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Crucial COVID-19 booster decisions ahead from FDA, CDC – Pittsburgh, Pennsylvania

Pittsburgh, Pennsylvania 2021-09-22 11:16:00 –

A leading advisory board of the Centers for Disease Control and Prevention was convened Wednesday to discuss which Americans should get the COVID-19 booster shot and when. Another advisory group, which serves the Food and Drug Administration, overwhelmingly rejected the White House’s large-scale plan to distribute third shots to almost everyone. Instead, the panel approved a booster dose of Pfizer vaccine only in the elderly and those at high risk of the virus. The COVID-19 vaccine continues to provide strong protection against severe illness, hospitalization, and death. But immunity to mild infections was only the first hurdle when the government set up a booster policy last week’s decision by the FDA Advisory Board. The FDA itself must decide whether to agree with the advisor’s recommendations and approve the Pfizer booster. If you agree, the CDC should recommend who will take additional shots after hearing the feedback from its Immunization Implementation Advisory Board. It will be extended until Thursday. The priority is unvaccinated vaccination, and the CDC states that it accounts for the majority of COVID-19 cases and has soared to levels not seen since last winter. About 182 million Americans are fully vaccinated, accounting for nearly 55% of the total population. Dr. Matthew Daly, a researcher at Kaiser Permanente Colorado and an adviser to the CDC, who held the meeting on Wednesday, said: For example, do healthcare professionals who are continuously exposed to the virus need to qualify as boosters? Another question was how many months after the second injection should the booster be given. Scientists talked about about 6 or 8 months. Many experts are worried about the need for boosters because they have confirmed that the COVID-19 vaccine is working as expected. It is normal for antibodies that fight the virus to decline months after vaccination. Still, the body has backup protection against viruses. Part of the government’s calculation is whether preventing a fully vaccinated “breakthrough” infection can reduce viral infections and protect and facilitate infants who are not yet vaccinated. The overwhelming burden on the medical system. The government will later decide whether to allow additional doses of Moderna or Johnson & Johnson vaccines. The Associated Press Health and Science Department is supported by the Science Education Department of the Howard Hughes Medical Institute. AP is solely responsible for all content.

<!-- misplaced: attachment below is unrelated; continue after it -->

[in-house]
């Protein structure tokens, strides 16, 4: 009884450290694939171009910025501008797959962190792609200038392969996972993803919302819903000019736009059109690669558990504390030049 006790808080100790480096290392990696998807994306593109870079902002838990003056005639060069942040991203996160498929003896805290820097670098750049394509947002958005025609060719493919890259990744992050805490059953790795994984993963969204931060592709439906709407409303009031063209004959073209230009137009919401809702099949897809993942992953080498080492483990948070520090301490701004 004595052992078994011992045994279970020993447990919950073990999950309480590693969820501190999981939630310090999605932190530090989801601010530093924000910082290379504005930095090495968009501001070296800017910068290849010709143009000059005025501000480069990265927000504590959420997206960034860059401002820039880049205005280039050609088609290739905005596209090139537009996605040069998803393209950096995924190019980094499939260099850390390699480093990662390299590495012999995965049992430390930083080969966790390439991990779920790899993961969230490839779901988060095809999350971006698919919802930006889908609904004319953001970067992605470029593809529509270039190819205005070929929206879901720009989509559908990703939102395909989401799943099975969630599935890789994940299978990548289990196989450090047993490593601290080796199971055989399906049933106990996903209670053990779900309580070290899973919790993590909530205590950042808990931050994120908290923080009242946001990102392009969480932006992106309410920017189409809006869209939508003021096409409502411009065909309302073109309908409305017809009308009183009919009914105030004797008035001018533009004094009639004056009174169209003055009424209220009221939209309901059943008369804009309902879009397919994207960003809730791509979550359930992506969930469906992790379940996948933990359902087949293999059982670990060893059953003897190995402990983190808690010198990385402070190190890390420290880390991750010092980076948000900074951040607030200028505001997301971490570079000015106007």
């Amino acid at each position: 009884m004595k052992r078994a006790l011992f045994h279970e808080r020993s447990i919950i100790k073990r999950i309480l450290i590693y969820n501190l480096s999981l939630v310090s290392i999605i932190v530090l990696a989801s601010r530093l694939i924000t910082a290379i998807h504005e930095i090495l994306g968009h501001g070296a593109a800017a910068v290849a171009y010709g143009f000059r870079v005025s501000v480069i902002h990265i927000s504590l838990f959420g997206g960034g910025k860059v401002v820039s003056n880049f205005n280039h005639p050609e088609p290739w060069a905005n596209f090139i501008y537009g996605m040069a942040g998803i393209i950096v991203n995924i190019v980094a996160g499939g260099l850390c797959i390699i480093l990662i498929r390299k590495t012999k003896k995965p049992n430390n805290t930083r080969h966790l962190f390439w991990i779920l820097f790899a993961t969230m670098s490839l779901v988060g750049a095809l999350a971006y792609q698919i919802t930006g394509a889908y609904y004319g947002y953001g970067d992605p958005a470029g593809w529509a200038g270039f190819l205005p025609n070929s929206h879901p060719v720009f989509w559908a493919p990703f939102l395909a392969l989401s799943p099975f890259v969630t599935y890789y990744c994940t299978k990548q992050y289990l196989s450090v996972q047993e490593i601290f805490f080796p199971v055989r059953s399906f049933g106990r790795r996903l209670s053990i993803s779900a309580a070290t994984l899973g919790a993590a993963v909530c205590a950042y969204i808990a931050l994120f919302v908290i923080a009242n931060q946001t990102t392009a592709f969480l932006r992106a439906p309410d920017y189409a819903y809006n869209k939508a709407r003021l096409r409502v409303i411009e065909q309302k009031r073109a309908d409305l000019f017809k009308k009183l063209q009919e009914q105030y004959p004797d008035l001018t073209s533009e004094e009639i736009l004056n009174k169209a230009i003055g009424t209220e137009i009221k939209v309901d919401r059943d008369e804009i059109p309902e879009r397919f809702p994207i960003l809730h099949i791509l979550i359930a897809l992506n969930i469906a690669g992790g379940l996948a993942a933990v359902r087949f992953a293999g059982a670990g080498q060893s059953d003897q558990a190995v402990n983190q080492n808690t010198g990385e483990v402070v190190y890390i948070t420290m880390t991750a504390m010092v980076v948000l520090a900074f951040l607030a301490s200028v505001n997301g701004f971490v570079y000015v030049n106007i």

A leading advisory board of the Centers for Disease Control and Prevention was convened Wednesday to discuss which Americans should receive the COVID-19 booster shot and when. This is a more controversial question than the Biden administration had clearly expected.

The meeting took place a few days after another advisory group, which serves the Food and Drug Administration, overwhelmingly rejected the large-scale White House plan to distribute third shots to almost everyone. I did. Instead, the panel approved a booster dose of Pfizer vaccine only for the elderly and those at high risk for the virus.

The COVID-19 vaccine continues to provide strong protection against severe illness, hospitalization and death, but immunity to mild infections appears to be diminished months after vaccination.

Last week’s FDA Advisory Board decision was only the first hurdle when the government set up a booster policy. The FDA itself must decide whether to agree with the advisor’s recommendations and approve the Pfizer booster.

If so, the CDC must recommend who should take additional shots after hearing from the Immunization Implementation Advisory Board, where the meeting was scheduled to be extended on Thursday.

The priority remains unvaccinated, and the CDC states that it accounts for the majority of COVID-19 cases and has skyrocketed to levels not seen since last winter. About 182 million Americans are fully vaccinated, accounting for nearly 55% of the total population.

Dr. Matthew Daly, a researcher at Kaiser Permanente, Colorado, said: CDC advisor who held a meeting on Wednesday.

Much of the discussion at the meeting was expected to be about who is considered to be at high enough risk for additional doses. For example, whether health care workers who are continuously exposed to the virus need to qualify for booster immunization.

Another question was whether to give a booster months after the second shot. Scientists talked for about 6 or 8 months.

Many experts are worried about the need for boosters because they believe the COVID-19 vaccine is working as expected. It is normal for antibodies that fight the virus to decline months after vaccination. Still, the body has backup protection against viruses.

Part of the government’s calculations is that preventing fully vaccinated “breakthrough” infections will reduce viral infections, protect infants who are not yet vaccinated, and burden the overwhelming medical system. Whether it helps to mitigate.

The government will later decide whether to allow additional doses of Moderna or Johnson & Johnson vaccines.

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The Associated Press’s Department of Health Sciences is supported by the Department of Science Education at the Howard Hughes Medical Institute. AP is solely responsible for all content.

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